WASHINGTON (CP) - Northern Canadians told an international commission Thursday that carbon emissions from the United States have contributed so much to global warming that they should be considered a human rights violation. One activist said temperatures have climbed so much that Arctic residents need air conditioners.
The case was pressed by the Inuit community before the 34-country Inter-American Commission on Human Rights. In a petition, the group asked the commission's assistance "in obtaining relief" from the impact of global warming, and makes specific reference to the United States as the country most responsible for the phenomenon.
The commission, however, lacks the legal authority to compel the United States to take action.
Sheila Watt-Cloutier, an Inuit activist, said the well-being of her people is under threat, and that the need for air conditioners is just one example of the spread of global warming.
Climate change, she said is "destroying our right to life, health, property and means of subsistence," she said. "States that do not recognize these impacts and take action violate our human rights."
Watt-Cloutier, 53, is the former chairwoman of the Inuit Circumpolar Council. She lives in Nunavut and has long represented some 150,000 Inuit in the Arctic.
She said ice formations are much more likely to detach from land, and take unsuspecting hunters out to sea where they face an uncertain fate.
Beyond that, she said hunters can no longer be sure of ice thickness and whether it is safe to travel on.
"Many hunters have been killed or seriously injured after falling through ice that was traditionally known to be safe," she said.
The United States did not respond to the Inuit claims before the commission, an arm of the Organization of American States. The administration of President George W. Bush has said it is taking steps to reduce global warming, but domestic and international critics say it is not doing enough given that the United States is the world's largest emitter of greenhouse gases.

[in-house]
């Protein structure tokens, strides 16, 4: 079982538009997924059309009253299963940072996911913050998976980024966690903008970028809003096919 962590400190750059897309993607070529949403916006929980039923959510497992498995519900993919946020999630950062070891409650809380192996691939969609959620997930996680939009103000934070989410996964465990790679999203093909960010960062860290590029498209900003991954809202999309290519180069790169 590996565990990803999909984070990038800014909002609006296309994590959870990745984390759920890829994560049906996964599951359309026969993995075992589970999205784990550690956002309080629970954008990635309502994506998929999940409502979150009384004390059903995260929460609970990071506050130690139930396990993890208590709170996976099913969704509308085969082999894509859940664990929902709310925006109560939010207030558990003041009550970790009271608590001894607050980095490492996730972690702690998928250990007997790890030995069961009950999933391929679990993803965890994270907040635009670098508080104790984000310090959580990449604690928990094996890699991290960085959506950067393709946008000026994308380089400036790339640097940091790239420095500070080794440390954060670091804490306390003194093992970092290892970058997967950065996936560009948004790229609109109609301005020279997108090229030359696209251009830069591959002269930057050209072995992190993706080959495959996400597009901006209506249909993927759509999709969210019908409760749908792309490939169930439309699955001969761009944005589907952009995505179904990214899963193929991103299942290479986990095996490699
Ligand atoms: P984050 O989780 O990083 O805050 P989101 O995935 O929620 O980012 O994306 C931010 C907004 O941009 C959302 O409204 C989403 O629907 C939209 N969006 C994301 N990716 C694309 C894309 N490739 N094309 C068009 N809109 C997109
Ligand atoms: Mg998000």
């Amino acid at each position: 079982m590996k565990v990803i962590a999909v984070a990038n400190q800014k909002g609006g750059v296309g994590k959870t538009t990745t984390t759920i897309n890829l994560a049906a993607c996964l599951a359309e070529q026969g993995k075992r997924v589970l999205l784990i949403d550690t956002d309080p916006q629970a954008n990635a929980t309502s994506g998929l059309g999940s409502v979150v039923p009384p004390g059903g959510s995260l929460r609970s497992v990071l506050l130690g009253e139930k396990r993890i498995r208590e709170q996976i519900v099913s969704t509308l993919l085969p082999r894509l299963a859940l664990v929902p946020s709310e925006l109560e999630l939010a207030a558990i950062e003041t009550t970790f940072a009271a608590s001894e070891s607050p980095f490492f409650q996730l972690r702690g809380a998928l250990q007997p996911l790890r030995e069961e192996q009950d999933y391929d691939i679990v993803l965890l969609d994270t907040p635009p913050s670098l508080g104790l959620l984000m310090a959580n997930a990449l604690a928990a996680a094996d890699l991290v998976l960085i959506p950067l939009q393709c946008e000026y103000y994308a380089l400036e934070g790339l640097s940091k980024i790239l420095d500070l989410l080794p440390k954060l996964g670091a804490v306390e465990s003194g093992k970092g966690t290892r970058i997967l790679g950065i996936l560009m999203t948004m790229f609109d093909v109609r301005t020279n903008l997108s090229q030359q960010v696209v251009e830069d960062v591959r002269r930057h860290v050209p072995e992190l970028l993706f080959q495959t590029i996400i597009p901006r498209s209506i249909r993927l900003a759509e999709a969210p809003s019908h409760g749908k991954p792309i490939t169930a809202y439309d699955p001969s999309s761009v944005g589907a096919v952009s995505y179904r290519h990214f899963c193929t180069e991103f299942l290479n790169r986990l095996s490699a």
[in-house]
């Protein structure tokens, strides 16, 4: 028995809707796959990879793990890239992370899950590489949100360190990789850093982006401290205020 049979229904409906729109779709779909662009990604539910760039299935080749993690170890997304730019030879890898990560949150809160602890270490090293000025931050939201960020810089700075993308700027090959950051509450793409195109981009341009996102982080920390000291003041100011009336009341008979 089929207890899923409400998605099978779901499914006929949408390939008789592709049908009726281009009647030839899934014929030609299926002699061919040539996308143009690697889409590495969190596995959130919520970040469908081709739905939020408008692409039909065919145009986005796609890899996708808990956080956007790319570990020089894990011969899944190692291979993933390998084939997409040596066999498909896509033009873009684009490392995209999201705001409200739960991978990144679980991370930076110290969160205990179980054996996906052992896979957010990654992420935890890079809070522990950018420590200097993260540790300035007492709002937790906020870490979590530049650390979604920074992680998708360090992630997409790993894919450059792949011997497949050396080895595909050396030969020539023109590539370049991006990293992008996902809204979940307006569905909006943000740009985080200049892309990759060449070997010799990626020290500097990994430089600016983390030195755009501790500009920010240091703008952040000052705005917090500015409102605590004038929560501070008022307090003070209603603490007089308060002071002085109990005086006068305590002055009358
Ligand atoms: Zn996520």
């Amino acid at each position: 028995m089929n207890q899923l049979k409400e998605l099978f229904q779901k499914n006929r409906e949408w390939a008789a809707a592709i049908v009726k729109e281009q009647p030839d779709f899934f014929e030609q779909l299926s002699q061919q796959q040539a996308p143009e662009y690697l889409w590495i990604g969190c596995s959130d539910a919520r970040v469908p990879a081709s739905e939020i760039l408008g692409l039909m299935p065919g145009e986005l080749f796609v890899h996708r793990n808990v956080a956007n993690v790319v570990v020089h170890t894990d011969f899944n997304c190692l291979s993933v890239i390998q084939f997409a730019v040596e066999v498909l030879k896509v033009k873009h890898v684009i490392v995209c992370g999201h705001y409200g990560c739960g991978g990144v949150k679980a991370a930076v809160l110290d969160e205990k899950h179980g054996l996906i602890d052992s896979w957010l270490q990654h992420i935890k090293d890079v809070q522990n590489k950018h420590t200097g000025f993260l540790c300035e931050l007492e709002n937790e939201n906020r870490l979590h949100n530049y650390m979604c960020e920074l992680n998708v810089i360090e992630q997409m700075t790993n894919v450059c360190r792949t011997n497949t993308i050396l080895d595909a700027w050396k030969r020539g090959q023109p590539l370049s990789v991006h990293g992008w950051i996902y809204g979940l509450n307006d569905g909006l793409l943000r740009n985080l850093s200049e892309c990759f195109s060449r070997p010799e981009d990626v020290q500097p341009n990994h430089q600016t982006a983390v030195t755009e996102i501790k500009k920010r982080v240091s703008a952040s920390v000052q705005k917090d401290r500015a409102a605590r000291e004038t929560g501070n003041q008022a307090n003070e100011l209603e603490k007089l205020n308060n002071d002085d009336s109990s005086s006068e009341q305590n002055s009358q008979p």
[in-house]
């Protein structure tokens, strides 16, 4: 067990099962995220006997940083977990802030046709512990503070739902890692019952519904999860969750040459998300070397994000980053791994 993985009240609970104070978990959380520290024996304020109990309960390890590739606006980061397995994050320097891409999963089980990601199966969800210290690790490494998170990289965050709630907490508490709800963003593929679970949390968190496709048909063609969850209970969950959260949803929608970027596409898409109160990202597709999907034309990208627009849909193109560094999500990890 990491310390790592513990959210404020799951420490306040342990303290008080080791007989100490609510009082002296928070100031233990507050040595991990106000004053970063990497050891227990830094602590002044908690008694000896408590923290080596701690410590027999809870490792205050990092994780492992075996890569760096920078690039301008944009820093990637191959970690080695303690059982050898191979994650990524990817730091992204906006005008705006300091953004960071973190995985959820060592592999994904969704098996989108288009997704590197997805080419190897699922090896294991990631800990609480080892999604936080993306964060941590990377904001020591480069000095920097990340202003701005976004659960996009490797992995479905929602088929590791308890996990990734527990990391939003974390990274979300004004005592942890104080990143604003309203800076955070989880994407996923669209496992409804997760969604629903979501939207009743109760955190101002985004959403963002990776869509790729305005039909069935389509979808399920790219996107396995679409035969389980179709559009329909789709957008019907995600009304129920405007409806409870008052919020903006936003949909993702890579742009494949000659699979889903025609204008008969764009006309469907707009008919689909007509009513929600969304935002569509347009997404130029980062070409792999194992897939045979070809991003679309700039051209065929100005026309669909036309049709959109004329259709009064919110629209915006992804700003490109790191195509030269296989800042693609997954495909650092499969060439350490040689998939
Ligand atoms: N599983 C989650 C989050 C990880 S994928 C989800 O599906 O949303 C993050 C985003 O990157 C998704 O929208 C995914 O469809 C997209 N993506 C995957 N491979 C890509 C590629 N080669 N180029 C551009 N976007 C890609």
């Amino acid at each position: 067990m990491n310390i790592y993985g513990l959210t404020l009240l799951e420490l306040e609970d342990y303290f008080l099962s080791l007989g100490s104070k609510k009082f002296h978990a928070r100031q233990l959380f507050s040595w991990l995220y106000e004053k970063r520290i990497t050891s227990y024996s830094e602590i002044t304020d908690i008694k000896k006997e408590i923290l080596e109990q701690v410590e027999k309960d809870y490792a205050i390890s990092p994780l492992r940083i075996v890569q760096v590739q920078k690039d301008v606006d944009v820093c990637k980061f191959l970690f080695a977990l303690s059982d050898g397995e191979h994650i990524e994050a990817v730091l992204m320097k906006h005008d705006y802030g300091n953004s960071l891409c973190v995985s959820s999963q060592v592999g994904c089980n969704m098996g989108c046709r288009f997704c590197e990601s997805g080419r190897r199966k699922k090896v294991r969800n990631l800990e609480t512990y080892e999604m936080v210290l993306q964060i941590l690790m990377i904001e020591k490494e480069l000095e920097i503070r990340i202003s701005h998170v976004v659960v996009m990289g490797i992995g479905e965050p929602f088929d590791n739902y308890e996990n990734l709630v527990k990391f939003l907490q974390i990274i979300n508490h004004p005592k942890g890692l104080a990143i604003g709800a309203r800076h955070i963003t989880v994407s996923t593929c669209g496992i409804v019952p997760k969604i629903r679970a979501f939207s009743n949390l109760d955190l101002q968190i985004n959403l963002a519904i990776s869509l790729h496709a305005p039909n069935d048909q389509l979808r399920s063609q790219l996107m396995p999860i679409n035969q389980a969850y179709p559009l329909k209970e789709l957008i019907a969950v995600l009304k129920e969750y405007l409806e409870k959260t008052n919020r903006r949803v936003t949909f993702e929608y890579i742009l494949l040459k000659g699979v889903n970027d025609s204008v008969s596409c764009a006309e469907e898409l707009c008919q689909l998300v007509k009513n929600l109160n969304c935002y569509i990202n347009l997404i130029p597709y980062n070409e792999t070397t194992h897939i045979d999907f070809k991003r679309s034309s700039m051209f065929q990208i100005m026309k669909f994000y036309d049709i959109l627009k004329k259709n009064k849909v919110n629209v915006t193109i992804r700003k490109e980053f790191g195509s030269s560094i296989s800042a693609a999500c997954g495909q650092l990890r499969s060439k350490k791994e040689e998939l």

Earthjustice, an international environmental law advocacy group, asked the commission to issue a report "recognizing a clear relationship between global warming and human rights," and calling on countries to take steps to mitigate global warming.
Scientists generally agree the Arctic is the first place on Earth to be affected by rising global temperatures. They say that unless developed countries such as the United States, which is responsible for one-fourth of world's greenhouse gases, do not dramatically reduce their emissions within the next 15 years, the Arctic ice likely will melt by the end of the century.
The Inuit population hails from Canada, Russia and Greenland, as well as Alaska, where they are known as Eskimos. They have been trying to tell the world for more than a decade about the shifting winds and thinning ice that have damaged the hunting grounds the Northern peoples have used for thousands of years.
Watt-Cloutier was nominated with former vice-president Al Gore for a Nobel Peace Prize for their work on climate change.
It was Watt-Cloutier who first publicly linked climate change and human rights at a 2003 United Nations conference.
She filed a petition with the OAS commission in December 2005 on the issue but it was dismissed. The group finally agreed last month to a hearing.
Joined: 28 Feb 2007
Location: Northern Ontario
Posted: Sat Mar 03, 2007 12:54 pm Post subject:
Same old...same old.
I live in the north and what I see is a situation with a group of environmental (or whatever issue they can conspire to seize upon) whities agitating within the native communities while bleeding money from the natives and the government under the guise of "the poor Indians". It's a job security (their jobs) issue with an entirely self serving motivation and they could care less about the native's welfare.
Joined: 23 Feb 2007
Posts: 1092 votes: 14
Posted: Sun Mar 04, 2007 3:51 pm Post subject:
Like the Inuit are not now producing greenhouse gases and over consuming just like everyone else.
The whole idea of Native Canadians being more in touch with nature is
1) Mildly racist
2) just plain wrong, natives in this country overconsume just like everyone else.
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Natives Say American Emissions Violate Their Human Rights